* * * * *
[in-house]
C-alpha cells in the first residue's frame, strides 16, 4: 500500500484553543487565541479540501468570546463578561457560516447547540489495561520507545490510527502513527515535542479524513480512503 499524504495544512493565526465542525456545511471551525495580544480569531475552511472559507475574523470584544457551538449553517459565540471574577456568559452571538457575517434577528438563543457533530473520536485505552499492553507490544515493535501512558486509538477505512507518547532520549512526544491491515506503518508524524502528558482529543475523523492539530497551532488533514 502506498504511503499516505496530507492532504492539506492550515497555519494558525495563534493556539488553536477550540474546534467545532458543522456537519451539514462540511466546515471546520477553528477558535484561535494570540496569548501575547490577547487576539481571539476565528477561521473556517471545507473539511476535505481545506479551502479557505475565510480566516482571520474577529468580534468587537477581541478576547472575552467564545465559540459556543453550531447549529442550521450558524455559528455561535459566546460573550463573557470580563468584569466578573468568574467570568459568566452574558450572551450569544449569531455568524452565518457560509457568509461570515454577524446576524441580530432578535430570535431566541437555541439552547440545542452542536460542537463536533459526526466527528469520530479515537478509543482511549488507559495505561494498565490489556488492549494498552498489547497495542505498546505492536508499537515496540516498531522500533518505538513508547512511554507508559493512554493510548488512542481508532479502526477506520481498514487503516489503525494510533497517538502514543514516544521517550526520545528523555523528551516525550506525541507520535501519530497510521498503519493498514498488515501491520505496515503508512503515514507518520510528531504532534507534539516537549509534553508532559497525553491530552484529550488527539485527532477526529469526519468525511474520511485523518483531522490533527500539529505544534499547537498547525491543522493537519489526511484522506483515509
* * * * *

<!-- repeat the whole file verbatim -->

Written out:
[in-house]
C-alpha cells in the first residue's frame, strides 16, 4: 500500500484553543487565541479540501468570546463578561457560516447547540489495561520507545490510527502513527515535542479524513480512503 499524504495544512493565526465542525456545511471551525495580544480569531475552511472559507475574523470584544457551538449553517459565540471574577456568559452571538457575517434577528438563543457533530473520536485505552499492553507490544515493535501512558486509538477505512507518547532520549512526544491491515506503518508524524502528558482529543475523523492539530497551532488533514 502506498504511503499516505496530507492532504492539506492550515497555519494558525495563534493556539488553536477550540474546534467545532458543522456537519451539514462540511466546515471546520477553528477558535484561535494570540496569548501575547490577547487576539481571539476565528477561521473556517471545507473539511476535505481545506479551502479557505475565510480566516482571520474577529468580534468587537477581541478576547472575552467564545465559540459556543453550531447549529442550521450558524455559528455561535459566546460573550463573557470580563468584569466578573468568574467570568459568566452574558450572551450569544449569531455568524452565518457560509457568509461570515454577524446576524441580530432578535430570535431566541437555541439552547440545542452542536460542537463536533459526526466527528469520530479515537478509543482511549488507559495505561494498565490489556488492549494498552498489547497495542505498546505492536508499537515496540516498531522500533518505538513508547512511554507508559493512554493510548488512542481508532479502526477506520481498514487503516489503525494510533497517538502514543514516544521517550526520545528523555523528551516525550506525541507520535501519530497510521498503519493498514498488515501491520505496515503508512503515514507518520510528531504532534507534539516537549509534553508532559497525553491530552484529550488527539485527532477526529469526519468525511474520511485523518483531522490533527500539529505544534499547537498547525491543522493537519489526511484522506483515509